Acupuncture For Headaches, Explained
Oh, Richmond, you all seem to have a lot of aching heads! Clearly, you are not alone, as headaches are one of the top ten most disabling conditions. Good news! We are going to talk you through the discomfort, and teach you about when acupuncture for headaches is most appropriate.
Specifically, there are two types of headaches: tension and migraine. Tension headaches are the most common, while migraines may be accompanied by a throbbing pain and nausea that tends to get worse with activity (and affect nearly three times as many women as men). Migraines may last for a few hours or as long as three days, yikes!
When you’ve ruled out hangovers, dehydration, bad perfume and tight ponytails, you may want to take a closer look at what may be causing your pain. Here are the most common causes of headaches that we see here at the clinic, along with some helpful tips for what you can do to find ease, including when acupuncture at our Richmond clinic would be an appropriate step.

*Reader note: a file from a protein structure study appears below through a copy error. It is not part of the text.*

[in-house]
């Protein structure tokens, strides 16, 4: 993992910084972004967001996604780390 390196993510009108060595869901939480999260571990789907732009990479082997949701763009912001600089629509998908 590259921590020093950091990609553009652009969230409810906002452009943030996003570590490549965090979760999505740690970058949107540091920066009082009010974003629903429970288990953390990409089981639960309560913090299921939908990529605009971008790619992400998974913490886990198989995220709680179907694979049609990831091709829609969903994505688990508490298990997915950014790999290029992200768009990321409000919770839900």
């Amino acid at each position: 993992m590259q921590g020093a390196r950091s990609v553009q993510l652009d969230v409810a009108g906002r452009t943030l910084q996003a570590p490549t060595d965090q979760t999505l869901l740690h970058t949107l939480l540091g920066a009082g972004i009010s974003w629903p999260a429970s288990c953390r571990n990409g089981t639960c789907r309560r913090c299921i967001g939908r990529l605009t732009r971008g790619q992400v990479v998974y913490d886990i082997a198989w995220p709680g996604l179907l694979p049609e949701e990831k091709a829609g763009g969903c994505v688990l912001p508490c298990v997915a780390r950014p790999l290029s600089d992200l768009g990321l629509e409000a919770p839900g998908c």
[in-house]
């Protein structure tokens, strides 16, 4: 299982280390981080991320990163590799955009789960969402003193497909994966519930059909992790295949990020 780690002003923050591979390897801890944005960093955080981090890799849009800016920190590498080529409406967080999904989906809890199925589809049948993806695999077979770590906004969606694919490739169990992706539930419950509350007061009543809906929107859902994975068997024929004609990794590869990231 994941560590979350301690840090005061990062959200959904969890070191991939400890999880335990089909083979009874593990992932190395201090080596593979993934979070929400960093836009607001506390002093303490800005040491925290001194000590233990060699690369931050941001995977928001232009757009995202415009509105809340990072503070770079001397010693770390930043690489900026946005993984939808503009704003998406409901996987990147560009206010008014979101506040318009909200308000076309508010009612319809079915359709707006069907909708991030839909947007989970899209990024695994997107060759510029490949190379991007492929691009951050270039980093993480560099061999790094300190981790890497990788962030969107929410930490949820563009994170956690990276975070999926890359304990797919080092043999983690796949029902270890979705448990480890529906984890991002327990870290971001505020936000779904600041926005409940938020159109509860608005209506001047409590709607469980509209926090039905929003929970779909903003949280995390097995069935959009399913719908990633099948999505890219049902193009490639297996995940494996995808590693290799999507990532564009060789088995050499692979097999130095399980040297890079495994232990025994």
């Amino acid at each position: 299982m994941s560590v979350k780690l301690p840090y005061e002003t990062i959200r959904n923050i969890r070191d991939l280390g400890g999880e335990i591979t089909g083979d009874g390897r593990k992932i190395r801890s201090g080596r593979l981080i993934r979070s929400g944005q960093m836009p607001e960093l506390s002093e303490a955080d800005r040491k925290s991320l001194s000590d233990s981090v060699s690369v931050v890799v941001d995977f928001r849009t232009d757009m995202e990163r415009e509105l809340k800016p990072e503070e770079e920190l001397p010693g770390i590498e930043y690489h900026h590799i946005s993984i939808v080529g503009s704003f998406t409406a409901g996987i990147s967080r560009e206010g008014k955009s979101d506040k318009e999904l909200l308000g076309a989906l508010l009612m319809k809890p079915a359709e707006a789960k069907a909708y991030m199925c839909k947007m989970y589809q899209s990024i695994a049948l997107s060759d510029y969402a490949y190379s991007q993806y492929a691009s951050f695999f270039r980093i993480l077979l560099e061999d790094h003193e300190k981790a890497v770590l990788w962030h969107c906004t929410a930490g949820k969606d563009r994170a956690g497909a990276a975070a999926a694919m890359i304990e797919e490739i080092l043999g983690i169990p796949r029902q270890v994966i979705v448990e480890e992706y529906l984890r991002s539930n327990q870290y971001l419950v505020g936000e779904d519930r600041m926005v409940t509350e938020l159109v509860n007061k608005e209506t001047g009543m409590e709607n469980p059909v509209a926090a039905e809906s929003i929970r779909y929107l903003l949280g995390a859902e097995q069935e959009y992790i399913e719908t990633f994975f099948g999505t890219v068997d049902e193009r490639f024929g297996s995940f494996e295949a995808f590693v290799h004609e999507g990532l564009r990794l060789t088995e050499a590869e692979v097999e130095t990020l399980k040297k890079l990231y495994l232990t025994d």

Sinus Pain + Congestion
This is the number one cause of headaches here in Richmond. Didn’t have allergies or sinus issues until you moved to Richmond? We hear that all the time. Sinus headaches result from inflammation within the sinus passages, where the increase in fluid combined with the inability to drain results in pressure within the sinus cavity that causes a headache. This type of a headache can be associated with allergies that may include symptoms such as congestion, sneezing, itching and runny nose. You may experience pain behind your eyes, a headache that gets worse when you bend forward and pain that is worse during damp, cold weather.